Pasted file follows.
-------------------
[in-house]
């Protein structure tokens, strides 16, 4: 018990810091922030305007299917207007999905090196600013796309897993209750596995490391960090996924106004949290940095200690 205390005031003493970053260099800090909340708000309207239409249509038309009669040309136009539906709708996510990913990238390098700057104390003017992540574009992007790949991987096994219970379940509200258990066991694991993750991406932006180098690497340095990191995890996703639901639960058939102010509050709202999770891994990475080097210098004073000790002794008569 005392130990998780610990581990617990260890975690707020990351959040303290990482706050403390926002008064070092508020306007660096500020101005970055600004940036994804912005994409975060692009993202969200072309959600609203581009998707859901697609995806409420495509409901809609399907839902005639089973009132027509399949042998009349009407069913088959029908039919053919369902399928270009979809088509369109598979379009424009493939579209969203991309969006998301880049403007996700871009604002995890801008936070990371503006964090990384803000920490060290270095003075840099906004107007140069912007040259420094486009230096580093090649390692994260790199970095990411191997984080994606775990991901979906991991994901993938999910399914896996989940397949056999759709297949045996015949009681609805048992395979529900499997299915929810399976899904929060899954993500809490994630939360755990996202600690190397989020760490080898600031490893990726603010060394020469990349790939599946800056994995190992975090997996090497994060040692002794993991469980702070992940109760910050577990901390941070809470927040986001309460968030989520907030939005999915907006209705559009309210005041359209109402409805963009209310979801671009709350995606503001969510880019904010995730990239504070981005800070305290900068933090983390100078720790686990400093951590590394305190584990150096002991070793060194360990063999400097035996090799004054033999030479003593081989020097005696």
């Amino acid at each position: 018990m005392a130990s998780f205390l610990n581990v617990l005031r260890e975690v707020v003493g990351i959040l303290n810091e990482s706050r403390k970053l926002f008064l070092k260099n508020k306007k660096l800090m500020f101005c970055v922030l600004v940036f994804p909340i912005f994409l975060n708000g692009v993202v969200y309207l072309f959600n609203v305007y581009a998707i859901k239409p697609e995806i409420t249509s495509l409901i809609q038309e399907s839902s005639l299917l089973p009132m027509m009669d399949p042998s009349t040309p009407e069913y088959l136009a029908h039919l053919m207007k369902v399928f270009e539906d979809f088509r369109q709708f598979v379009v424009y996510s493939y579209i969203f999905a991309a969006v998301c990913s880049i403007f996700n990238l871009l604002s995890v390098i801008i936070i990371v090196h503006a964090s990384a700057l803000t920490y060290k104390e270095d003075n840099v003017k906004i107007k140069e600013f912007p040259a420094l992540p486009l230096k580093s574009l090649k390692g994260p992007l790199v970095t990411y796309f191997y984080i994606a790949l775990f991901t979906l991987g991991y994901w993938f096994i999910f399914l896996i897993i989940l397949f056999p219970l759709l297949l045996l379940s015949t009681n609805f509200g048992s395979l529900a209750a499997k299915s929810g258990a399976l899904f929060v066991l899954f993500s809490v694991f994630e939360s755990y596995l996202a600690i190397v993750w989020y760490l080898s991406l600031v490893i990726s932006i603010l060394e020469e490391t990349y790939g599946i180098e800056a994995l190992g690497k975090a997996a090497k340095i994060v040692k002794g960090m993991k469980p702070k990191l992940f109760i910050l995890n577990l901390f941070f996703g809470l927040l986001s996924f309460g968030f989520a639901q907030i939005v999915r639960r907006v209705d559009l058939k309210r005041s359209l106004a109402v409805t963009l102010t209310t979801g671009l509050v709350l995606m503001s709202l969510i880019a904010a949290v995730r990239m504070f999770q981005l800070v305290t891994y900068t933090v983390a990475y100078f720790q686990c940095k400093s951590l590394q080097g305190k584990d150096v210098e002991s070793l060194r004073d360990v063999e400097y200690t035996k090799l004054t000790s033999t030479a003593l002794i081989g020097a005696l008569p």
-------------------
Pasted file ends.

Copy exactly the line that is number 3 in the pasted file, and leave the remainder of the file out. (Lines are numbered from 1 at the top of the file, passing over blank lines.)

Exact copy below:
């Amino acid at each position: 018990m005392a130990s998780f205390l610990n581990v617990l005031r260890e975690v707020v003493g990351i959040l303290n810091e990482s706050r403390k970053l926002f008064l070092k260099n508020k306007k660096l800090m500020f101005c970055v922030l600004v940036f994804p909340i912005f994409l975060n708000g692009v993202v969200y309207l072309f959600n609203v305007y581009a998707i859901k239409p697609e995806i409420t249509s495509l409901i809609q038309e399907s839902s005639l299917l089973p009132m027509m009669d399949p042998s009349t040309p009407e069913y088959l136009a029908h039919l053919m207007k369902v399928f270009e539906d979809f088509r369109q709708f598979v379009v424009y996510s493939y579209i969203f999905a991309a969006v998301c990913s880049i403007f996700n990238l871009l604002s995890v390098i801008i936070i990371v090196h503006a964090s990384a700057l803000t920490y060290k104390e270095d003075n840099v003017k906004i107007k140069e600013f912007p040259a420094l992540p486009l230096k580093s574009l090649k390692g994260p992007l790199v970095t990411y796309f191997y984080i994606a790949l775990f991901t979906l991987g991991y994901w993938f096994i999910f399914l896996i897993i989940l397949f056999p219970l759709l297949l045996l379940s015949t009681n609805f509200g048992s395979l529900a209750a499997k299915s929810g258990a399976l899904f929060v066991l899954f993500s809490v694991f994630e939360s755990y596995l996202a600690i190397v993750w989020y760490l080898s991406l600031v490893i990726s932006i603010l060394e020469e490391t990349y790939g599946i180098e800056a994995l190992g690497k975090a997996a090497k340095i994060v040692k002794g960090m993991k469980p702070k990191l992940f109760i910050l995890n577990l901390f941070f996703g809470l927040l986001s996924f309460g968030f989520a639901q907030i939005v999915r639960r907006v209705d559009l058939k309210r005041s359209l106004a109402v409805t963009l102010t209310t979801g671009l509050v709350l995606m503001s709202l969510i880019a904010a949290v995730r990239m504070f999770q981005l800070v305290t891994y900068t933090v983390a990475y100078f720790q686990c940095k400093s951590l590394q080097g305190k584990d150096v210098e002991s070793l060194r004073d360990v063999e400097y200690t035996k090799l004054t000790s033999t030479a003593l002794i081989g020097a005696l008569p």